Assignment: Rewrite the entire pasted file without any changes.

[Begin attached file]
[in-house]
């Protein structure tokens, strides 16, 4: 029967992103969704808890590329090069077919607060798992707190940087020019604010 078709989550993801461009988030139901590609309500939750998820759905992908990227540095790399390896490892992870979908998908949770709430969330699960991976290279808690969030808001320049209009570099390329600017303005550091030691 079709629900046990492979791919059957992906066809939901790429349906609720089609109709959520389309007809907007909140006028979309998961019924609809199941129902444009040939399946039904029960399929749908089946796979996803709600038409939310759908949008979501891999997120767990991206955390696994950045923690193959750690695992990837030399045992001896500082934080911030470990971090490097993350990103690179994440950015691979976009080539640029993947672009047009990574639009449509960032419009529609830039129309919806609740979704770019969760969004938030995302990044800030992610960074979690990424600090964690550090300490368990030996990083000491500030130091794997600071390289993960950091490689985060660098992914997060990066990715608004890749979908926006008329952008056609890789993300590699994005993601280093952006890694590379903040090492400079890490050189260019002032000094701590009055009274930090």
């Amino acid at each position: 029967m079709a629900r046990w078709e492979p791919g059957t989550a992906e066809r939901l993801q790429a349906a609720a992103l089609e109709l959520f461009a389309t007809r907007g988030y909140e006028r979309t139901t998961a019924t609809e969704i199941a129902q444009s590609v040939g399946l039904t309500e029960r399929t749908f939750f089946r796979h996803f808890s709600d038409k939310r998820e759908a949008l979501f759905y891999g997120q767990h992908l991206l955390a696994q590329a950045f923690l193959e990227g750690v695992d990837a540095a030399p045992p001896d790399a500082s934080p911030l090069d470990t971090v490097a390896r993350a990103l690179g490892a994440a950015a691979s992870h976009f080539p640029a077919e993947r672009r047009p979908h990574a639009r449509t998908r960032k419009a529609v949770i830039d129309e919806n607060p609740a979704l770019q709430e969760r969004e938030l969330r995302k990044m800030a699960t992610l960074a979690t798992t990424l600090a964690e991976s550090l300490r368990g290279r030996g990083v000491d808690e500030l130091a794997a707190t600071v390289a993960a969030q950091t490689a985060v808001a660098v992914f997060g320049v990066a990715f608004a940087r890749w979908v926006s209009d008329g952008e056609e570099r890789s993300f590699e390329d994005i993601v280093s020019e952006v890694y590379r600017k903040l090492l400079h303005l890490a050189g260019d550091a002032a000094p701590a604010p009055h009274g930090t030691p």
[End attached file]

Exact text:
[in-house]
């Protein structure tokens, strides 16, 4: 029967992103969704808890590329090069077919607060798992707190940087020019604010 078709989550993801461009988030139901590609309500939750998820759905992908990227540095790399390896490892992870979908998908949770709430969330699960991976290279808690969030808001320049209009570099390329600017303005550091030691 079709629900046990492979791919059957992906066809939901790429349906609720089609109709959520389309007809907007909140006028979309998961019924609809199941129902444009040939399946039904029960399929749908089946796979996803709600038409939310759908949008979501891999997120767990991206955390696994950045923690193959750690695992990837030399045992001896500082934080911030470990971090490097993350990103690179994440950015691979976009080539640029993947672009047009990574639009449509960032419009529609830039129309919806609740979704770019969760969004938030995302990044800030992610960074979690990424600090964690550090300490368990030996990083000491500030130091794997600071390289993960950091490689985060660098992914997060990066990715608004890749979908926006008329952008056609890789993300590699994005993601280093952006890694590379903040090492400079890490050189260019002032000094701590009055009274930090």
């Amino acid at each position: 029967m079709a629900r046990w078709e492979p791919g059957t989550a992906e066809r939901l993801q790429a349906a609720a992103l089609e109709l959520f461009a389309t007809r907007g988030y909140e006028r979309t139901t998961a019924t609809e969704i199941a129902q444009s590609v040939g399946l039904t309500e029960r399929t749908f939750f089946r796979h996803f808890s709600d038409k939310r998820e759908a949008l979501f759905y891999g997120q767990h992908l991206l955390a696994q590329a950045f923690l193959e990227g750690v695992d990837a540095a030399p045992p001896d790399a500082s934080p911030l090069d470990t971090v490097a390896r993350a990103l690179g490892a994440a950015a691979s992870h976009f080539p640029a077919e993947r672009r047009p979908h990574a639009r449509t998908r960032k419009a529609v949770i830039d129309e919806n607060p609740a979704l770019q709430e969760r969004e938030l969330r995302k990044m800030a699960t992610l960074a979690t798992t990424l600090a964690e991976s550090l300490r368990g290279r030996g990083v000491d808690e500030l130091a794997a707190t600071v390289a993960a969030q950091t490689a985060v808001a660098v992914f997060g320049v990066a990715f608004a940087r890749w979908v926006s209009d008329g952008e056609e570099r890789s993300f590699e390329d994005i993601v280093s020019e952006v890694y590379r600017k903040l090492l400079h303005l890490a050189g260019d550091a002032a000094p701590a604010p009055h009274g930090t030691p």